by Professor Paolo Facci
Biomolecular Electronics is a branch of nano-science and technology dealing
with the investigation and the technological exploitation of electron transport
properties in special classes of biomolecules. Albeit it deals with molecules
that can donate to or receive electrons, biomolecular electronics has nothing to
do with the molecular bases ruling the generation and propagation of electrical
signals in neural cells, i.e. the action potential. This very important example
of electrical activity pertaining biological matter, depends in fact on ionic
currents and involves a well known interplay between protein channels varying
their permeability to ions in response to certain stimuli and the dielectric
properties of the axon membrane they are embedded in.
Biomolecular electronics, instead, deals with biomolecules which are able to
transfer electrons between molecular partners as a result of redox
reactions1. These molecules can be redox
metalloproteins, proteins bearing redox moieties (e.g. disulfide bonds) or redox
cofactors (e.g quinone-based molecules).
It is believed that about 25-30% of the entire proteome is composed by
metalloproteins; therefore understanding their behavior, possibly at the single
molecule level, represents an extremely relevant enterprise. Furthermore, the
physiological functional activity of redox metalloproteins of shuttling
electrons between redox partners has been optimized by more than 4 billions
years natural evolution and, as such, it results to be extremely effective and
appealing for applications.
The scientific activity on biomolecular electronics dates back to the early
nineties and has been triggered by the advent of scanning probe microscopes,
especially the scanning tunnelling microscope (STM).
Nowadays, the experimental tool of choice for the investigation of electron
transport in redox metalloproteins at the single molecule level is an evolution
of STM that can be operated in a four-electrode electrochemical cell: the
electrochemical scanning tunnelling microscope (ECSTM)2. It features the possibility of measuring tunnelling
currents in physiologic-like, salty aqueous solution through molecular
adsorbates on atomically flat, conductive substrates. Therefore, at variance
with the well known STM, it makes use of insulated tips and of a bipotentiostat
that can drive independently the potential of the metal substrate and the tip,
thus preventing faradic currents to take place at both working electrodes (tip
and substrate). The result is a microscope which provides spectroscopic-like
images of molecular adsorbates. A generic ECSTM setup is depicted in figure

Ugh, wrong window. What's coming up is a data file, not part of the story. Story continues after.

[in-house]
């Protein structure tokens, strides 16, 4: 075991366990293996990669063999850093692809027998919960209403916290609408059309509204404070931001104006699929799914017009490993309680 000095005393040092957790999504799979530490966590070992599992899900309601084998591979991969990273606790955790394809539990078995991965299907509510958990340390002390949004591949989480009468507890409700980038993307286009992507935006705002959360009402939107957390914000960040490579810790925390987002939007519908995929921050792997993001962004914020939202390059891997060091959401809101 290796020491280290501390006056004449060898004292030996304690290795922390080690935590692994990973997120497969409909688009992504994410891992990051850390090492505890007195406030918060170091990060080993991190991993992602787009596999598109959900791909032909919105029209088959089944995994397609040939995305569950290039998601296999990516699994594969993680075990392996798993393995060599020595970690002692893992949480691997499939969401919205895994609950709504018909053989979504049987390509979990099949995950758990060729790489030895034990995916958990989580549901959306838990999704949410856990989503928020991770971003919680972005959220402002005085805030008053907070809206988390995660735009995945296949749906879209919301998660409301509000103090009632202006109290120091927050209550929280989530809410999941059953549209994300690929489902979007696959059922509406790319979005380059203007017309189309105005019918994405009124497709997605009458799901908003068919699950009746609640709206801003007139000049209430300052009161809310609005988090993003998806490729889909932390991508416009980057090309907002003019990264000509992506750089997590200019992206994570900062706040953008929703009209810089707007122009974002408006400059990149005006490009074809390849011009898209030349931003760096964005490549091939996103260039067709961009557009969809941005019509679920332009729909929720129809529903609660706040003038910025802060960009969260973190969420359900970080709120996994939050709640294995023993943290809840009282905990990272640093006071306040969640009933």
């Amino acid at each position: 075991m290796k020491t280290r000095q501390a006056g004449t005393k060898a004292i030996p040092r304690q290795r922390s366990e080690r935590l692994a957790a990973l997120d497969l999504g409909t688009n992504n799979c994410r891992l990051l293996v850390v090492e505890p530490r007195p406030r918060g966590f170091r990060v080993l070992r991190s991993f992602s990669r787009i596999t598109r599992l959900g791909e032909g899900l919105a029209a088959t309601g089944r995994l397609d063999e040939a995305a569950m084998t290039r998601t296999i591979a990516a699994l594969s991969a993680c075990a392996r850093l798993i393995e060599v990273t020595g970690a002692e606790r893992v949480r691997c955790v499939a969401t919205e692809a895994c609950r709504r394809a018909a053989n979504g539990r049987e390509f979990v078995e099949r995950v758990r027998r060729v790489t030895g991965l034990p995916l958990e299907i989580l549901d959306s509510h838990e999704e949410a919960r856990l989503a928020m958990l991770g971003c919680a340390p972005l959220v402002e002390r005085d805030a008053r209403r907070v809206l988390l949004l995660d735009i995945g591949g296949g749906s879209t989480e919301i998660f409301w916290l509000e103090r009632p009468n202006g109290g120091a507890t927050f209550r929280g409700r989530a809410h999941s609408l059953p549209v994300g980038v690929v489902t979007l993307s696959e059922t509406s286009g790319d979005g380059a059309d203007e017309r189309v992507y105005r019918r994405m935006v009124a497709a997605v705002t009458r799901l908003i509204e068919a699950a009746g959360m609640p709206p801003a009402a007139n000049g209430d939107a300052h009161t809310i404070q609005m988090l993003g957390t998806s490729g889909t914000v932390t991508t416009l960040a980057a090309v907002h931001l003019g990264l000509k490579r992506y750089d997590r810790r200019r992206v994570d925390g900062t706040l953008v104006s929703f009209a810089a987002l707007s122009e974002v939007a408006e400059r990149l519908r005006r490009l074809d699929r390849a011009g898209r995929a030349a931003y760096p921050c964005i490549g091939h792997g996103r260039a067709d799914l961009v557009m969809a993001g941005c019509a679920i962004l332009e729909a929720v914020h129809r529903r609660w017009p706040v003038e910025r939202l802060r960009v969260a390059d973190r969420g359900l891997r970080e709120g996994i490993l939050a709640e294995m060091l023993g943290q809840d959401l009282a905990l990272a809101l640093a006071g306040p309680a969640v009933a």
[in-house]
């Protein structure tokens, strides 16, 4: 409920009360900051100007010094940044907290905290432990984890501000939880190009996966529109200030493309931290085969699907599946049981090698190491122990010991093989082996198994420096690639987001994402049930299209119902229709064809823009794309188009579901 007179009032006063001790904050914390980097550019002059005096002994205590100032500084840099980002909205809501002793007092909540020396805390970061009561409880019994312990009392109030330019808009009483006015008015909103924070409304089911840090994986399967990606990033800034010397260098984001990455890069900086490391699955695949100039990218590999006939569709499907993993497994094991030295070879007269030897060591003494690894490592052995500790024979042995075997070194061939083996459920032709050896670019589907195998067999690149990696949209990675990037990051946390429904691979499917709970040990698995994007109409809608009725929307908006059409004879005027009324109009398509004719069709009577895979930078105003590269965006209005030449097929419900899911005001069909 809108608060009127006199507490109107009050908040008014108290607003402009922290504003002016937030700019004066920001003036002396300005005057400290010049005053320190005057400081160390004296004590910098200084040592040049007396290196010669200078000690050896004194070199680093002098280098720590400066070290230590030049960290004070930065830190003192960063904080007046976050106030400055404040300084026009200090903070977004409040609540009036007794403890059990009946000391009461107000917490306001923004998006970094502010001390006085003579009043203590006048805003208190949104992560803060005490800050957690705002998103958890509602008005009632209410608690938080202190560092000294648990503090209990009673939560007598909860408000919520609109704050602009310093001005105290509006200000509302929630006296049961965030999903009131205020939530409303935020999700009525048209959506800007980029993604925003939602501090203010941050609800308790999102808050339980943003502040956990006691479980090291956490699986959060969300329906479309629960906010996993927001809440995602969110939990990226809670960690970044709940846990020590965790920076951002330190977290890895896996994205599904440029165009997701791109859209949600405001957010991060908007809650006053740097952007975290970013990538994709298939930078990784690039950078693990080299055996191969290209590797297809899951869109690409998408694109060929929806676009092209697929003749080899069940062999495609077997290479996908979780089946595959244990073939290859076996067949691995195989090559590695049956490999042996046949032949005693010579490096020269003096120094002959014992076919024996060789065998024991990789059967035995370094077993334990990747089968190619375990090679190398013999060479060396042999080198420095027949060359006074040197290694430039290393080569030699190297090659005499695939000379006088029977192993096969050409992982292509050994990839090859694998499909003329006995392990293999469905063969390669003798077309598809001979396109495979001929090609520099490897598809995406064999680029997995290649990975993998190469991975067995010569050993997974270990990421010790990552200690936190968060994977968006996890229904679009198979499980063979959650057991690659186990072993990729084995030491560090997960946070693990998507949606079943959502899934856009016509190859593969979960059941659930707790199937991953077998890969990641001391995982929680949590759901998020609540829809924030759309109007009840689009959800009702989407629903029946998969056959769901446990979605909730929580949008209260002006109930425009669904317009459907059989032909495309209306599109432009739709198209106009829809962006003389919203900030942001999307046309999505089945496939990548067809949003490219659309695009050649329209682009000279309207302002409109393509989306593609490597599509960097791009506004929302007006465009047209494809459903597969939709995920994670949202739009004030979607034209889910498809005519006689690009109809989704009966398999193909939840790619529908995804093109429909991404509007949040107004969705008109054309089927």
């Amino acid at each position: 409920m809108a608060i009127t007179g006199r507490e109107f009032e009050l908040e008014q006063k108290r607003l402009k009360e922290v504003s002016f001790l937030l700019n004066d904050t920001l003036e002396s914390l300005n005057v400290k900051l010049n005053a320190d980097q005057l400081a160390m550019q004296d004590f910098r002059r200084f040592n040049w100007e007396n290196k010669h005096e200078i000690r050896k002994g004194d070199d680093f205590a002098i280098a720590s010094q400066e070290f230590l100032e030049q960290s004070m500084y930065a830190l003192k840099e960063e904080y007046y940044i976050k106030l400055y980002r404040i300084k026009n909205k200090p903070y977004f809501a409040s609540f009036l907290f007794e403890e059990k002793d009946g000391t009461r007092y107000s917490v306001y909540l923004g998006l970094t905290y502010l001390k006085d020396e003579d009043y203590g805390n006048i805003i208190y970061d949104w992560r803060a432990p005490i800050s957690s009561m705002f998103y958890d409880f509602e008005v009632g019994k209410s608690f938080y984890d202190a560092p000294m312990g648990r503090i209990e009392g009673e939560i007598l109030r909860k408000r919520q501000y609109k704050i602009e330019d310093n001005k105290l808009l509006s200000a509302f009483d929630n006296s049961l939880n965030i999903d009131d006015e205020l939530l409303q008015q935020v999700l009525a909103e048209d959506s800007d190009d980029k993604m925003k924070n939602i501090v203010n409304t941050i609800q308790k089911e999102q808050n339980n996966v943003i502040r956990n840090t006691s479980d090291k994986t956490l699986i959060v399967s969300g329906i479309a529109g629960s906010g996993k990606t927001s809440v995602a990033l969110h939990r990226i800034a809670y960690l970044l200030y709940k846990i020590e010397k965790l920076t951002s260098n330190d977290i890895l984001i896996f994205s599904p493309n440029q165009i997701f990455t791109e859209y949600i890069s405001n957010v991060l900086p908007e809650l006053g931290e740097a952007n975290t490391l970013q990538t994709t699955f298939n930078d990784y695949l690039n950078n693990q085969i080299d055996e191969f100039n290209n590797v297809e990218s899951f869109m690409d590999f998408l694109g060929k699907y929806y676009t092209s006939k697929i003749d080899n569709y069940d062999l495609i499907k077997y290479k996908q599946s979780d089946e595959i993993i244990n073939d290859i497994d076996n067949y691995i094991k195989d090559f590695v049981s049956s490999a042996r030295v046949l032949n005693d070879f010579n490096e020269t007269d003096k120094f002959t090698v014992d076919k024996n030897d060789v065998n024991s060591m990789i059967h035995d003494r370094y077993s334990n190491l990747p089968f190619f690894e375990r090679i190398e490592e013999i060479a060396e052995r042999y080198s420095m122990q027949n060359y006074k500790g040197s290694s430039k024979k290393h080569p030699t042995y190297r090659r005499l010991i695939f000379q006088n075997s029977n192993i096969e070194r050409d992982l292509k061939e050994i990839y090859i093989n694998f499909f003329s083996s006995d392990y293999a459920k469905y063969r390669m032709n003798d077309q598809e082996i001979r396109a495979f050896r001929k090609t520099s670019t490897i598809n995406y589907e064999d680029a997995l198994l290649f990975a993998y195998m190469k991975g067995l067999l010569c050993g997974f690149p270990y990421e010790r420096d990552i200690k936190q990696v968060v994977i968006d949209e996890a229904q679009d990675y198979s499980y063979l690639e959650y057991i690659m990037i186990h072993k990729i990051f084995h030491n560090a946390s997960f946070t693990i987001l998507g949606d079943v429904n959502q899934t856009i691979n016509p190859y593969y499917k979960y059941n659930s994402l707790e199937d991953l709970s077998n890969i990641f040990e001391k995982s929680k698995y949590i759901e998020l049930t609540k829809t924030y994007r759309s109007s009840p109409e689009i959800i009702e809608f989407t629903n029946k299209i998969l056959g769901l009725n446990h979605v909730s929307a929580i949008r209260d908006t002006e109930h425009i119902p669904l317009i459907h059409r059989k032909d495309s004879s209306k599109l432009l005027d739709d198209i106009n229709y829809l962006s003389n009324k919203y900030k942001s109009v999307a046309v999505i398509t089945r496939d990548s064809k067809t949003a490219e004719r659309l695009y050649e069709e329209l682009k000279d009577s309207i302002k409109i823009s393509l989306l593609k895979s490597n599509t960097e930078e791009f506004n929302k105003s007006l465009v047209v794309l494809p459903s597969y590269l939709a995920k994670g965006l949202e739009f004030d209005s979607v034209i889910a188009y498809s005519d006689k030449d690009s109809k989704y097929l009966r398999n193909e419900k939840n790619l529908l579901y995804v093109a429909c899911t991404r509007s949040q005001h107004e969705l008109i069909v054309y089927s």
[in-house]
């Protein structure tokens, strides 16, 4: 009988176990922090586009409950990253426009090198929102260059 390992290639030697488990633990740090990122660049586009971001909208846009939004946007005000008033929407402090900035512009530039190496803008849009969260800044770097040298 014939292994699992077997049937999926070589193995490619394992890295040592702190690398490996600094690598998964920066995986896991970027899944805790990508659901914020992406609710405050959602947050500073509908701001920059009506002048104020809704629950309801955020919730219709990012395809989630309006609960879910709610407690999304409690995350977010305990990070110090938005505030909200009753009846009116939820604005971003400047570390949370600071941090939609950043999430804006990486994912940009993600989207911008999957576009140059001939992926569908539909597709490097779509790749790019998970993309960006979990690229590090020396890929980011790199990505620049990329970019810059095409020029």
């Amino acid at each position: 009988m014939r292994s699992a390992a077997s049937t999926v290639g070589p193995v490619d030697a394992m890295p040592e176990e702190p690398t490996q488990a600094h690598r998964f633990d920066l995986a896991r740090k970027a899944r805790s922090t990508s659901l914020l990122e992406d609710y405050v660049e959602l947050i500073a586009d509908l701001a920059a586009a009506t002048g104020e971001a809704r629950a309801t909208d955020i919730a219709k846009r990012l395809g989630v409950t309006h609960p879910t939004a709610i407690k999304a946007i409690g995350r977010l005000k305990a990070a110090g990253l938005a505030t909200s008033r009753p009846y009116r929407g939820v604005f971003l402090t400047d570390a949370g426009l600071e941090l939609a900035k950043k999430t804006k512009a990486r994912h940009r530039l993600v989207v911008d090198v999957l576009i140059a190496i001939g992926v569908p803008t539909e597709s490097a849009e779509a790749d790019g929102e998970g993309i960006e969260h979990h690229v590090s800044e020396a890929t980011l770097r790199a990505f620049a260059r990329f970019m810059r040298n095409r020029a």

Figure 1. Scheme of an
ECSTM. The inset shows an insulated ECSTM
A prototypical redox metalloprotein that has been widely investigated by
ECSTM is azurin from Pseudomonas aeruginosa, a molecule belonging to the
family of the blue copper proteins, as its intense blue colour reveals. This
redox protein shuttles electrons between proteinaceous partners by changing
reversibly the oxidation state of a copper atom in its active site
(Cu2+⇔Cu1+). Furthermore, its structure is characterized
by an exposed disulfide bridge (Cys3-Cys26) which turns out to be extremely
useful for anchoring the molecule on an atomically flat gold substrate, figure
Figure 2. The 3d
structure of azurin from Pseudomonas aeruginosa. Structural information
from PDB file 1E5Y.
ECSTM investigation of azurin reveals firstly a substrate potential dependent
contrast in constant current images3; the appearance
of molecular features in the images results from the proper alignment of the
Fermi levels of substrate and tip, as determined by the bipotentiostatic
control, with respect to the molecular redox levels (the "density of oxidized or
reduced levels"). Furthermore, ECSTM studies show the possibility of
distinguishing between molecules, identical in their structure but bearing
different metal ions in their active site (eg. Cu vs Zn)4. This possibility is enabled by the radically different
redox potential of the two ions. From an applied standpoint, the reported
behavior qualifies azurin as a molecular electronic switch and enables solid
state electronic applications5.
Direct access to tunnelling current enables also a detailed analysis of the
electron transport mechanisms involved in the phenomenon. Implementing a "change